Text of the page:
Installation guide (development)

Installing System Packages

We’ll assume you’ve installed PostgreSQL (and its contrib package, if on a Linux system) and managed to setup/start the server. PostgreSQL 9.6 at least is required.

You can find instructions on how to install it on Fedora/CentOS here. You can find the same for Debian/Ubuntu here. If you’re a macOS user, you will probably want to use Homebrew:

brew install postgresql
brew services start postgresql


yum install -y gcc redis python-devel python-virtualenv libjpeg-turbo-devel libxslt-devel libxml2-devel \
    libffi-devel pcre-devel libyaml-devel redhat-rpm-config
systemctl start redis.service


apt install -y --install-recommends python-dev python-virtualenv libxslt1-dev libxml2-dev libffi-dev libpcre3-dev \
    libyaml-dev build-essential redis-server

Then on Debian:

apt install -y libjpeg62-turbo-dev

And on Ubuntu:

apt install -y libjpeg-turbo8-dev zlib1g-dev


We recommend that you use Homebrew:

brew install python2 redis libjpeg libffi pcre libyaml
pip install virtualenv

Creating the directory structure

You will need a directory in your file system to store Indico as well as its data files (archives, etc...). Some developers keep all their code inside a dev or code dir. We will assume dev here.

mkdir -p ~/dev/indico/data

We will need a virtualenv where to run Indico:

cd ~/dev/indico
virtualenv env -p /usr/bin/python2.7

Cloning Indico

First, let’s clone Indico’s code base. If you’re going to contribute back to the project, it’s probably best if you clone your own GitHub fork of the project and set it as the origin:

git clone --recursive<your-github-username>/indico.git src
cd src
git remote add upstream
cd ..

Otherwise, cloning the upstream repository as the origin should be enough:

git clone --recursive src

If you’re going to be changing the standard Indico plugins and/or the documentation, you can also clone those:

mkdir plugins
git clone plugins/base
git clone user-docs

Creating the DB

sudo -u postgres createuser $USER --createdb
sudo -u postgres createdb indico_template -O $USER
sudo -u postgres psql indico_template -c "CREATE EXTENSION unaccent; CREATE EXTENSION pg_trgm;"
createdb indico -T indico_template


Let’s get into the Indico virtualenv:

source ./env/bin/activate
pip install -U pip setuptools

cd src
pip install -r
pip install -e .
fab setup_deps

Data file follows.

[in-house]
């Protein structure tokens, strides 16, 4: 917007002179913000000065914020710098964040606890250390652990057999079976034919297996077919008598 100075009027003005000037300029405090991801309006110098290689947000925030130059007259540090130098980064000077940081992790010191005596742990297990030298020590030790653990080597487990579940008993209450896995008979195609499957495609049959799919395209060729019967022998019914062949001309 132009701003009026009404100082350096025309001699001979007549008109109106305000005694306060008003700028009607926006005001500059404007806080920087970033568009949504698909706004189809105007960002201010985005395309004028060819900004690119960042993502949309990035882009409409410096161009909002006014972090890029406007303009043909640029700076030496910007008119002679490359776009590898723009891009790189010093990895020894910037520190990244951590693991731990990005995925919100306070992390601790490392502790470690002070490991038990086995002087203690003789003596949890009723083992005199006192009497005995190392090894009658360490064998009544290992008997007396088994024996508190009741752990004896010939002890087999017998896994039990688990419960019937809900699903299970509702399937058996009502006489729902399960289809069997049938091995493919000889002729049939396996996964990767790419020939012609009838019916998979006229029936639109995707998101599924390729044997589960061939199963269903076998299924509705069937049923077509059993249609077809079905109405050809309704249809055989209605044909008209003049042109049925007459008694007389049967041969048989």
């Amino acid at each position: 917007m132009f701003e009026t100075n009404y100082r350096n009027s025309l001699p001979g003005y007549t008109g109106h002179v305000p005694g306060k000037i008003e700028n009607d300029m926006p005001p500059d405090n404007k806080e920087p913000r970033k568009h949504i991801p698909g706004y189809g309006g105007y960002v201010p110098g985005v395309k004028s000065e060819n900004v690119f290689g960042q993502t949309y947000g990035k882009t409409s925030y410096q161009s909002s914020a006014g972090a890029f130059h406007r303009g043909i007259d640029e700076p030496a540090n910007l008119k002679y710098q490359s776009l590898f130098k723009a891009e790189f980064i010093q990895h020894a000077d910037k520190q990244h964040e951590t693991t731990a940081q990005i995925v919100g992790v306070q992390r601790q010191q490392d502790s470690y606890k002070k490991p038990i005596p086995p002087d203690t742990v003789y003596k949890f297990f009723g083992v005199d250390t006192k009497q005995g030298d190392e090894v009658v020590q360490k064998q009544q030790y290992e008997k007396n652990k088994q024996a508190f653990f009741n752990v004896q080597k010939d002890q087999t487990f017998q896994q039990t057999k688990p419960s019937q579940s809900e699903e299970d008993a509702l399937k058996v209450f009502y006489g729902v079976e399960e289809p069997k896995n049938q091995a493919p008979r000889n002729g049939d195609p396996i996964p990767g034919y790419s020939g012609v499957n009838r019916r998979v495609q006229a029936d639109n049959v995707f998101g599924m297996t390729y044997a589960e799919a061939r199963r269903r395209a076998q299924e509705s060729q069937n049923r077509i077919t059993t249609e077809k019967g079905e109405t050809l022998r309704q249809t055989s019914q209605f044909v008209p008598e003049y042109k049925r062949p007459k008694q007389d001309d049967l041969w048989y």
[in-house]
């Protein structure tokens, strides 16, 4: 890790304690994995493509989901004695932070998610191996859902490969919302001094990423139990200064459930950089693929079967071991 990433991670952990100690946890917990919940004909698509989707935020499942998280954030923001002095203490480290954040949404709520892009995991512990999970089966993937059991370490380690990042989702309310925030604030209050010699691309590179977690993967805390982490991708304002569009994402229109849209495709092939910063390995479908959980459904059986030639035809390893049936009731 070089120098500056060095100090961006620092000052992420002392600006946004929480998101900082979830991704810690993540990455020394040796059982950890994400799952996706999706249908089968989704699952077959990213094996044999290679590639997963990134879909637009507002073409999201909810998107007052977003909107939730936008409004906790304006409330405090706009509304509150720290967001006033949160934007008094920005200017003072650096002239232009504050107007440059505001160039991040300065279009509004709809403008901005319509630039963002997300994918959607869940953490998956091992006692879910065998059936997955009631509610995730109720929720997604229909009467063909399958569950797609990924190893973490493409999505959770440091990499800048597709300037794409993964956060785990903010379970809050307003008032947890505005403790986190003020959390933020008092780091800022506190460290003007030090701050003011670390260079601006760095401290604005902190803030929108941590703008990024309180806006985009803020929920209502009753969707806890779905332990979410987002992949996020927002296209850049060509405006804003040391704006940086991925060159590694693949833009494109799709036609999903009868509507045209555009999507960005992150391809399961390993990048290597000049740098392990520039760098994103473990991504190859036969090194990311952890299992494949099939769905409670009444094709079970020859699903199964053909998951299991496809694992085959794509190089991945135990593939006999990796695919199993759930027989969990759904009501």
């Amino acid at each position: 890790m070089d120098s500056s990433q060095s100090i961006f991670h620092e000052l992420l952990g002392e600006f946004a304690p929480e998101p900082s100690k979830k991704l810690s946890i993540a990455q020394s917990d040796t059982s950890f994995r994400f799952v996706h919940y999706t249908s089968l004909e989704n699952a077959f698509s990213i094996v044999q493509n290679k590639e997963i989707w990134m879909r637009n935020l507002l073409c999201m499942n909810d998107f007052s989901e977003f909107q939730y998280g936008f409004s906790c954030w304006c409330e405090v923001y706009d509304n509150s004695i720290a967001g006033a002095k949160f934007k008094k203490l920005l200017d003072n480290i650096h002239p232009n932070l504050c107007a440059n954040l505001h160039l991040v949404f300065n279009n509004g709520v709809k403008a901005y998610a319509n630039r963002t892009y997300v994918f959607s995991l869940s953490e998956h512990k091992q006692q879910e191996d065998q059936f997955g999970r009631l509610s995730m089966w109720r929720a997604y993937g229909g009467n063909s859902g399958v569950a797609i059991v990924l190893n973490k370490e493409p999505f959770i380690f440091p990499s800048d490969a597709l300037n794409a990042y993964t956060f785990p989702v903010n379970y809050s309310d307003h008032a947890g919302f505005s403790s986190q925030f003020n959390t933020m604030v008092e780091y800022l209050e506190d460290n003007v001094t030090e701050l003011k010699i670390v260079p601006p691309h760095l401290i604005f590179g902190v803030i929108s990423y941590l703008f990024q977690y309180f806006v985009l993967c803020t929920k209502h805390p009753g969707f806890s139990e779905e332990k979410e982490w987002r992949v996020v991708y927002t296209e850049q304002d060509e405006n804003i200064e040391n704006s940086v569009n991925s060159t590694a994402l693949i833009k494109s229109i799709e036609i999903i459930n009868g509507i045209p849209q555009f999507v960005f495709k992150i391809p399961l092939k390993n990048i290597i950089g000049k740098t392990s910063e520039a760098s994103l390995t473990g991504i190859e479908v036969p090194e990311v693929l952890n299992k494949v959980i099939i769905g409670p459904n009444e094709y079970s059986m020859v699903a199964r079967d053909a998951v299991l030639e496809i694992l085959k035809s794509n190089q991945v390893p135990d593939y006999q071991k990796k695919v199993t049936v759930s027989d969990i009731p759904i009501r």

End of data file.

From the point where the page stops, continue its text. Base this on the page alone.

Then, follow the instructions given by the wizard:

indico setup wizard --dev

You can then initialize the DB:

indico db prepare

Running Indico

indico run -h <your-hostname> -q --enable-evalex

Double-check that your hostname matches that which has been set in the config file (by the wizard).

Using HTTPS through nginx (optional)

If you wish to open your development server to others, then we highly recommend that you properly set HTTPS. While you could do so directly at the development server, it’s normally easier to proxy it through nginx and have it serve static files as well.

You should obviously install nginx first:

sudo yum install nginx  # centos/fedora
sudo apt install nginx  # debian/ubuntu
sudo brew install nginx # macOS

Here is an example of a nginx.conf you can use. It assumes your username is jdoe and the hostname is

user jdoe users;
worker_processes 4;
error_log /var/log/nginx/error.log info;
pid /run/;

events {
    worker_connections 1024;
    use epoll;

http {
    access_log off;

    sendfile on;
    tcp_nopush on;
    tcp_nodelay on;

    keepalive_timeout   75 20;
    types_hash_max_size 2048;
    ignore_invalid_headers on;

    connection_pool_size 256;
    client_header_buffer_size 10k;
    large_client_header_buffers 4 20k;
    request_pool_size 4k;
    client_max_body_size 2048m;

    proxy_buffers 32 32k;
    proxy_buffer_size 32k;
    proxy_busy_buffers_size 128k;

    gzip on;
    gzip_min_length 1100;
    gzip_buffers 4 8k;
    gzip_types text/plain text/css application/x-javascript;

    include             /etc/nginx/mime.types;
    default_type        application/octet-stream;

    server {
        listen [::]:80 ipv6only=off;

        access_log /var/log/nginx/acme.access_log combined;
        error_log /var/log/nginx/acme.error_log info;

        root /var/empty;

        return 302 https://$server_name$request_uri;

    server {
        listen [::]:443 ipv6only=off http2;

        ssl on;
        ssl_protocols TLSv1 TLSv1.1 TLSv1.2;
        ssl_prefer_server_ciphers on;
        ssl_certificate /home/jdoe/acme.crt;
        ssl_certificate_key /home/jdoe/acme.key;

        access_log /var/log/nginx/acme.ssl_access_log combined;
        error_log /var/log/nginx/acme.ssl_error_log info;

        root /var/empty;

        location ~ ^/static/assets/(core|(?:plugin|theme)-[^/]+)/(.*)$ {
            alias /home/jdoe/dev/indico/data/assets/$1/$2;

        location ~ ^/(css|images|js|static(?!/plugins|/assets|/themes|/custom))(/.*)$ {
            alias /home/jdoe/dev/indico/src/indico/htdocs/$1$2;

        location / {
            proxy_set_header Host $server_name;
            proxy_set_header X-Forwarded-For $remote_addr;
            proxy_set_header X-Forwarded-Proto $scheme;

This configuration also assumes you’ve already got a secret key and certificate stored in ~/acme.key and acme.crt respectively. In most cases you will probably use a self-signed certificate. There are many guides on-line on how to generate a self-signed certificate, so we will not cover it here.

If you’re using SELinux, you will need to set the following configuration options:

sudo setsebool -P httpd_can_network_connect 1
sudo setsebool -P httpd_read_user_content 1

Uploading large files will probably fail unless you do:

sudo chown -R jdoe:nginx /var/lib/nginx/tmp/

The Indico dev server should be run with the --proxy option:

indico run -h -p 8000 -q --enable-evalex --url --proxy

You can then start nginx and access directly.